On and off through my adult life, I've been carrying what Quakers call a 'leading' --a spiritual calling--to take up Quaker Plain Dress. In college, I did an independent study on Plain Dress that involved taking it up for a while, and I came this close to committing to it as a lifestyle. Plain Dress was very grounding, for me. I don't want to get too theological about it at the moment, but suffice it to say that it helped remind me of the person that I wanted to be. In a bunch of little ways, it made it easier for me to live my Quaker values.
I laid the leading aside at the time because plain dress is a big commitment when you're trying to break into the workforce, especially in a tough economy. But I always told myself I'd revisit the leading if my circumstances changed. Over the years since, the leading has revisited me quite a lot. My bookmarked plain dress resources made their way into my browser history every few weeks.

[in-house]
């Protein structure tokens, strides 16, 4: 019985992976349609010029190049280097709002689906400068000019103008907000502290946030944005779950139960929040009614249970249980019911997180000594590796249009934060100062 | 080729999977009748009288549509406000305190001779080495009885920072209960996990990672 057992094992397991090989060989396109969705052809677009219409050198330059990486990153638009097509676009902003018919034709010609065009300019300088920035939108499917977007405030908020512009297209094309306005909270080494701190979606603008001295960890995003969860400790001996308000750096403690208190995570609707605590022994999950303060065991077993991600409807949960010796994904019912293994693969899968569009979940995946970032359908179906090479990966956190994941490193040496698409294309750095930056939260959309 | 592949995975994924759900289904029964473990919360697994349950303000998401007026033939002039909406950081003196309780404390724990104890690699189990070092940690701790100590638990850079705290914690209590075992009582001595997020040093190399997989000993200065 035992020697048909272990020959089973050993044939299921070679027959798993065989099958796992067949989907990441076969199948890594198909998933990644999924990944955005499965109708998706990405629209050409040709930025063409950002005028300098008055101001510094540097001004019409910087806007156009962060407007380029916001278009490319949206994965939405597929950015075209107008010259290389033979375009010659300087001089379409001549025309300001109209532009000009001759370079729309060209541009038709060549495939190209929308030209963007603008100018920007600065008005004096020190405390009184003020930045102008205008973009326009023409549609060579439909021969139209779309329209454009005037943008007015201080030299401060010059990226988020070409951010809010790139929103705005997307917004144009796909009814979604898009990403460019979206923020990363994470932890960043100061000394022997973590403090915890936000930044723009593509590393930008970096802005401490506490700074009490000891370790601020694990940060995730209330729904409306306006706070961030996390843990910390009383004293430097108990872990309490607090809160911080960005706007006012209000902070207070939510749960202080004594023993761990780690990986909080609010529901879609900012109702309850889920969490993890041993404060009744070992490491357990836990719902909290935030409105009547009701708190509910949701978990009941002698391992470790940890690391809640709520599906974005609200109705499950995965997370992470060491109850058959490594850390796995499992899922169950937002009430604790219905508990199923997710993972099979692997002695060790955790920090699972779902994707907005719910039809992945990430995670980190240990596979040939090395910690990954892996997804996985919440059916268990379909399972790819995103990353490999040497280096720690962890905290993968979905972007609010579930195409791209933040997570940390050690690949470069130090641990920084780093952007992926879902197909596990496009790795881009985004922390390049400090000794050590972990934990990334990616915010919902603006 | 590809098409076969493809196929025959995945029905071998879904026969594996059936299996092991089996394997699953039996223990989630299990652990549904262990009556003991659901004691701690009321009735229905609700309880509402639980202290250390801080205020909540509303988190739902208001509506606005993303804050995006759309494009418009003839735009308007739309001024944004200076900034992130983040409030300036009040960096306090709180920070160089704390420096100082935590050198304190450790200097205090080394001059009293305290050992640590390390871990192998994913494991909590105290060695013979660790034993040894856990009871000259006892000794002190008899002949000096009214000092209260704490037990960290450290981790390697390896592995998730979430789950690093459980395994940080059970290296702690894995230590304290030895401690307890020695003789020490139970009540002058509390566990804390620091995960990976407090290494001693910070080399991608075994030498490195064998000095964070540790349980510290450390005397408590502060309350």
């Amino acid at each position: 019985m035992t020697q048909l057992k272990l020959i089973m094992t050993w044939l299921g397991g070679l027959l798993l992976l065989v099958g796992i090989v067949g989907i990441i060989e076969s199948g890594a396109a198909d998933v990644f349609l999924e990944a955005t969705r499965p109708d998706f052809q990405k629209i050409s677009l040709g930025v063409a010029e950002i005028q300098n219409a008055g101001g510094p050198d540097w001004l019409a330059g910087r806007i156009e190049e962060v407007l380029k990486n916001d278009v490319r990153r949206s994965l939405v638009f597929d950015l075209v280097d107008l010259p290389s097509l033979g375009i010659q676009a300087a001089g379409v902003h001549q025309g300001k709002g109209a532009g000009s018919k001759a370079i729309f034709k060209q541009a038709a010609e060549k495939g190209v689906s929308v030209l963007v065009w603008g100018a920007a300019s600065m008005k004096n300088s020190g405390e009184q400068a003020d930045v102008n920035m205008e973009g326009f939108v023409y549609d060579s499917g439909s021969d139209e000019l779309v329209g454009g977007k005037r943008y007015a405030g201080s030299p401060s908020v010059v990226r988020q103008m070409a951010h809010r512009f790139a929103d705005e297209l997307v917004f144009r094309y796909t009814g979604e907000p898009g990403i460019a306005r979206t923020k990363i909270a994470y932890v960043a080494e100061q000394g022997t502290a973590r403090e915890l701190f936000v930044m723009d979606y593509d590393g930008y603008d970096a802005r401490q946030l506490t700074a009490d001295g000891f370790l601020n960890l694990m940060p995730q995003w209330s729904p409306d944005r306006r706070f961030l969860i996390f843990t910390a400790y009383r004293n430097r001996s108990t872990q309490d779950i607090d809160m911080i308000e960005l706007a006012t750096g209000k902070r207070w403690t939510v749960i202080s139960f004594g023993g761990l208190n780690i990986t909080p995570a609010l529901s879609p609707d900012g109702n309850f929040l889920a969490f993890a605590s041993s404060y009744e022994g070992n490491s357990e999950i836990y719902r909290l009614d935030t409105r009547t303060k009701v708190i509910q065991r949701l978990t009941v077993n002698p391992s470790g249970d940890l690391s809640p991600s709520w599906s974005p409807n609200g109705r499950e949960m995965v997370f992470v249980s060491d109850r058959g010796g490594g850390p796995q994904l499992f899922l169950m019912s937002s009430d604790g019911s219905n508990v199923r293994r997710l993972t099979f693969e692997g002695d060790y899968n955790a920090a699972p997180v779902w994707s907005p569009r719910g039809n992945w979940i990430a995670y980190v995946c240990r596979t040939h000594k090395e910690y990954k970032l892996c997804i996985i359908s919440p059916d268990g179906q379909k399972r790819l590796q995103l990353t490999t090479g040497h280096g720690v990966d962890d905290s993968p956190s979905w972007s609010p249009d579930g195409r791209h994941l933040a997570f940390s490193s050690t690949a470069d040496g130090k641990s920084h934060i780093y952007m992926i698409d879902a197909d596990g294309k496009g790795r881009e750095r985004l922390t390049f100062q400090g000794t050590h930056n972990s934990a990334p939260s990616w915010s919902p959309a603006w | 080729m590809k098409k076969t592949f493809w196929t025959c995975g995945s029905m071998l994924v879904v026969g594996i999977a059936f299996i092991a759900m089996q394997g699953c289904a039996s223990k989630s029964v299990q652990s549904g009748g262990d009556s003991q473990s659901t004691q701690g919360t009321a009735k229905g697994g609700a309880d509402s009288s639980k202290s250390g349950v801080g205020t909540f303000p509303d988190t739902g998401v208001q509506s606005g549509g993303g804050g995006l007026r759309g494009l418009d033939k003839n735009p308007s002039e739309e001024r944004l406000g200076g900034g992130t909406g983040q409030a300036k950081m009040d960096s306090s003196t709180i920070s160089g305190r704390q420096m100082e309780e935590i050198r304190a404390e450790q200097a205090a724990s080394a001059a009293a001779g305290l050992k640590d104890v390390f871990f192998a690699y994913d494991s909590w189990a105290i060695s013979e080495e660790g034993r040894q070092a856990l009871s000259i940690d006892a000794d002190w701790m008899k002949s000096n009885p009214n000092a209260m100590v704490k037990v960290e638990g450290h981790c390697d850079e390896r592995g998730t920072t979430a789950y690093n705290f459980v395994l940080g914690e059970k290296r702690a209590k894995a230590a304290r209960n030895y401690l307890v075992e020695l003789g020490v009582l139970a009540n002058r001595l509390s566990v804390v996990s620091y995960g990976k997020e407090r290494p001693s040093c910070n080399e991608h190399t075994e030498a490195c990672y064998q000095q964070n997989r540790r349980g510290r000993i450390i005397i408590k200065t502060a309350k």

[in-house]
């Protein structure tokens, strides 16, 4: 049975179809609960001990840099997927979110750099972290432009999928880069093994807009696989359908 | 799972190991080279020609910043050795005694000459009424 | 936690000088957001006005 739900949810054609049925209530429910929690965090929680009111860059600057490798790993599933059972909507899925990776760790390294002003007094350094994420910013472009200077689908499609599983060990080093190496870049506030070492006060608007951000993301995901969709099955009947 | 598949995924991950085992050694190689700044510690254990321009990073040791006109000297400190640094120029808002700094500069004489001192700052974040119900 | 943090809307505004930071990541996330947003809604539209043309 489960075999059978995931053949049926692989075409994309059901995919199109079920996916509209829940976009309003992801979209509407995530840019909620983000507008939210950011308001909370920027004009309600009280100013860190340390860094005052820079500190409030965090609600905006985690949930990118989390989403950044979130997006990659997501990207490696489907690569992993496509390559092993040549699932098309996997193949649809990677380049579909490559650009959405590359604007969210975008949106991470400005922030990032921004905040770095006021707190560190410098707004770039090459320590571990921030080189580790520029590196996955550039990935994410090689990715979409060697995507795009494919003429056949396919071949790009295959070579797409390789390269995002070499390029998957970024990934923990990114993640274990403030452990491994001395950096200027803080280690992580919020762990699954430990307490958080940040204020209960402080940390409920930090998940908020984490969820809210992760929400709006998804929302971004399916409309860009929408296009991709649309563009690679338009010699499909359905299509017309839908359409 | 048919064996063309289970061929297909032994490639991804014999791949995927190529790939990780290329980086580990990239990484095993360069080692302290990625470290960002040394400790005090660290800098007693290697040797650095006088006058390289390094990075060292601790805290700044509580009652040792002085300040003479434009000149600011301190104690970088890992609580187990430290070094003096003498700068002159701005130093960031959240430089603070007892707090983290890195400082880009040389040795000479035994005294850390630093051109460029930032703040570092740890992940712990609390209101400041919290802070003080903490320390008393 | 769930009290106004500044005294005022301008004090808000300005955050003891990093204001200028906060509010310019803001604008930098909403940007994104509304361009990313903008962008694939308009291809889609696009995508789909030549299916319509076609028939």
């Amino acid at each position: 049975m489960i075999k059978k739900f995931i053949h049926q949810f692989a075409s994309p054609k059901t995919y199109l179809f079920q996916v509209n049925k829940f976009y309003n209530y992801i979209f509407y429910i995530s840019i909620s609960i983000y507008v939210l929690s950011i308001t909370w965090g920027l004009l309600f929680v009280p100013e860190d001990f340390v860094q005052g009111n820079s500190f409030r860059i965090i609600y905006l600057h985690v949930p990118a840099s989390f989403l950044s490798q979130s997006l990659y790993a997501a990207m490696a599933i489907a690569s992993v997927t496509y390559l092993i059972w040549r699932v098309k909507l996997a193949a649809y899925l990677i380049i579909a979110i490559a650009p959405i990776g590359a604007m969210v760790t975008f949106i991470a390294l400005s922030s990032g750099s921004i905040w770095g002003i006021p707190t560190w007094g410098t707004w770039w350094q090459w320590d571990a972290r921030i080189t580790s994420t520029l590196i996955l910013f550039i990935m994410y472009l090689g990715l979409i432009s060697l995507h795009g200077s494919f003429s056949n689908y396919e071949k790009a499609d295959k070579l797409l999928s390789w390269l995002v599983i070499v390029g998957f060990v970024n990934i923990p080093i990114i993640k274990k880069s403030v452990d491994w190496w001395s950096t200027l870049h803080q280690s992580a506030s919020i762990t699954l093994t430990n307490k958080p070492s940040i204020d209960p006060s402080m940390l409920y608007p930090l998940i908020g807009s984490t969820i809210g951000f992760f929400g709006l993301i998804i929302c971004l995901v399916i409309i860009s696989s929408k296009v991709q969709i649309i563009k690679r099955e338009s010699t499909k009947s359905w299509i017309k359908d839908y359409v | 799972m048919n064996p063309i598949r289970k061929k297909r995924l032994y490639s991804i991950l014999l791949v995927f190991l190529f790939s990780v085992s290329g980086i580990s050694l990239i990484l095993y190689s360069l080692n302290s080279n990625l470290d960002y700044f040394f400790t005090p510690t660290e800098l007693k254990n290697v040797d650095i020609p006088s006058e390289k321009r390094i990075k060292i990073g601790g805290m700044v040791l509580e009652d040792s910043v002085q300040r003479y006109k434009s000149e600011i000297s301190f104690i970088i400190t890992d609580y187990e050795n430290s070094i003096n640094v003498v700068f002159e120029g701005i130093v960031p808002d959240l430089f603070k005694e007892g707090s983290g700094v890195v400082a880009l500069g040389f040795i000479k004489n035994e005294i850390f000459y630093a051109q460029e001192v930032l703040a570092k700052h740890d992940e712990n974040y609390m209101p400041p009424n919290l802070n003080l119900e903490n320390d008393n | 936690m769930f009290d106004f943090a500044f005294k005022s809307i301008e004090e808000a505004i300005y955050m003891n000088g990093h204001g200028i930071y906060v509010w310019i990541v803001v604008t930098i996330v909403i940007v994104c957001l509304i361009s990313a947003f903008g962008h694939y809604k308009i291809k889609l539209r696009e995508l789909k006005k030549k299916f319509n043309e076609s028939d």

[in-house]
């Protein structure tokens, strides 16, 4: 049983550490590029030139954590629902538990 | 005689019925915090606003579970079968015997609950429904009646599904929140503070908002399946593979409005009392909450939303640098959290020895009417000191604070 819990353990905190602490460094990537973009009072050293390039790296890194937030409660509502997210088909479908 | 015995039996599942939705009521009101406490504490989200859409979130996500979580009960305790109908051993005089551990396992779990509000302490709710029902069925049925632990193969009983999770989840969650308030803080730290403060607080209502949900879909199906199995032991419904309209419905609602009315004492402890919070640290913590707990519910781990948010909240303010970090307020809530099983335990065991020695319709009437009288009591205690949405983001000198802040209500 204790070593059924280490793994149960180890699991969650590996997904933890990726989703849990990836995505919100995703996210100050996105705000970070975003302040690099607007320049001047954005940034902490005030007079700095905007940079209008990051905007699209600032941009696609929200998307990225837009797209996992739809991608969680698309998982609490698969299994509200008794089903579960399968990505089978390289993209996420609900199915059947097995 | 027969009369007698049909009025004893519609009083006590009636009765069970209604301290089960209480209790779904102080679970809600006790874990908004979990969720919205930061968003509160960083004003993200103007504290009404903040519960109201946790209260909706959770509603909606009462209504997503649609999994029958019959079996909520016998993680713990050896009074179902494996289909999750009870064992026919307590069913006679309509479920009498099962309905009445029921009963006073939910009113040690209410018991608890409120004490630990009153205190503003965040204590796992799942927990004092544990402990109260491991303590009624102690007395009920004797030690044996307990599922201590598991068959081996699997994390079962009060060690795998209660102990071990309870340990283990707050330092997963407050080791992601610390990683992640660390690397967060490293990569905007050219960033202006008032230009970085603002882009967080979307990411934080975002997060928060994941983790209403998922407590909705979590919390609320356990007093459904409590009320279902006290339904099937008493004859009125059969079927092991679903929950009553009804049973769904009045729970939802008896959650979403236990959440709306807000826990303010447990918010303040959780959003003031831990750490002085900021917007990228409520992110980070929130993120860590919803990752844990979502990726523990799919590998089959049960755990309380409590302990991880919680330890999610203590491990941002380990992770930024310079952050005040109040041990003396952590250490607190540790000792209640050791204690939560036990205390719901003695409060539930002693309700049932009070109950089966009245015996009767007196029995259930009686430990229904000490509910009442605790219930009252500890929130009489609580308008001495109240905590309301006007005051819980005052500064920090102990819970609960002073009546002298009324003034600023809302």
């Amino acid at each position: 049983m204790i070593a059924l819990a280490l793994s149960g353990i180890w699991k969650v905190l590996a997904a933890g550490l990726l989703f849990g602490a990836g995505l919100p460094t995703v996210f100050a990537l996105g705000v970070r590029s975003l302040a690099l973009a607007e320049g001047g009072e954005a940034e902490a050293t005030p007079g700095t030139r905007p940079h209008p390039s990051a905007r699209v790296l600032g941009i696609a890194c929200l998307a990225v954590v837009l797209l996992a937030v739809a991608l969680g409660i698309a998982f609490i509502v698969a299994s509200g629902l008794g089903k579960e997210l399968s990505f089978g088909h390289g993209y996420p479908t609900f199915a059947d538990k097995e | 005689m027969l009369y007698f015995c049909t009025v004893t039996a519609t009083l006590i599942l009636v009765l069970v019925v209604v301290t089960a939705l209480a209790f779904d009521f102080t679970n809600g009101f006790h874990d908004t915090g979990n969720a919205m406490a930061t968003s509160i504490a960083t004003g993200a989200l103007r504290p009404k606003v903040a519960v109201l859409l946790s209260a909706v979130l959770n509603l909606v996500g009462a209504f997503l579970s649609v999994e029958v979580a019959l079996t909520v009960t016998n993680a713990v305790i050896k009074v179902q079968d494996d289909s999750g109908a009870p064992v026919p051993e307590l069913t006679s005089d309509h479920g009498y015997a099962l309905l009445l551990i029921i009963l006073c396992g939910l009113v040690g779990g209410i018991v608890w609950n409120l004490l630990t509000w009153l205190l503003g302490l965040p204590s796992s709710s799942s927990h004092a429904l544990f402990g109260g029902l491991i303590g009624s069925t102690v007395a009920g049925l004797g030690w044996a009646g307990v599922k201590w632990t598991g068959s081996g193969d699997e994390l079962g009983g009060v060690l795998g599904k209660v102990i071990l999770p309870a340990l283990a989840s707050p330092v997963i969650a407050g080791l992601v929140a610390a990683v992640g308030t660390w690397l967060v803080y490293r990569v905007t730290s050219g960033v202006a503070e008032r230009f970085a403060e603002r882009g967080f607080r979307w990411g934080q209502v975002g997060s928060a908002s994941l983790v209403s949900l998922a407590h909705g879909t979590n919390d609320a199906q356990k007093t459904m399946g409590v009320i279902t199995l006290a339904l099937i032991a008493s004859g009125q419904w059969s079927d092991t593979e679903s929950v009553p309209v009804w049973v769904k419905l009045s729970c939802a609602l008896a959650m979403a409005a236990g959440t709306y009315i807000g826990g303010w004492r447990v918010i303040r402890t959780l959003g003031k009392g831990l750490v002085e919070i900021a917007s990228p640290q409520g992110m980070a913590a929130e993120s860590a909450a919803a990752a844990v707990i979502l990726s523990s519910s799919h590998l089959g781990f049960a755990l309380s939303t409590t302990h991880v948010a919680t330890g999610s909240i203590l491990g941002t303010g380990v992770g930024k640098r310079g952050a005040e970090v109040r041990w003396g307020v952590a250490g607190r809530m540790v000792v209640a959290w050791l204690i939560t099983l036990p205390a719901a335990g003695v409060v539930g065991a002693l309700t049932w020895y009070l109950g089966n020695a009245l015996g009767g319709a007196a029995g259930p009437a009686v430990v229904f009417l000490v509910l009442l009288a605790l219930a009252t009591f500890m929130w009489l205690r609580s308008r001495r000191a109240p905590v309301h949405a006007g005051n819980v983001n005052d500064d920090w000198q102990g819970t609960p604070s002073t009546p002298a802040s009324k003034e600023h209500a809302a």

My professional circumstances have indeed changed, and pretty significantly. I'm now in a profession where employee dress codes are practically unheard-of. But even if I was still working in a formal office environment, I've come to a place where I think I'd try to make it work anyway. Among Friends, a leading isn't a thing you necessarily want to do; it's a thing God is telling you to do. I've been answering that call with "okay, but later." And while I wasn't looking, I arrived at later. It's time.
I've started putting together a 'look board' to work off of as I construct my plain wardrobe. Since I'm making my own clothes, I have a lot of leeway in coming up with a style that works for me. What I've settled on is a fusion of traditional plain styles and what Quaker Jane calls "modern plain." I'm trying for a look that is identifiably plain, but still modern enough that it's not going to cause problems for me as a woman in the Tech industry.
So I'm off to go buy some fabric. I'm pretty excited.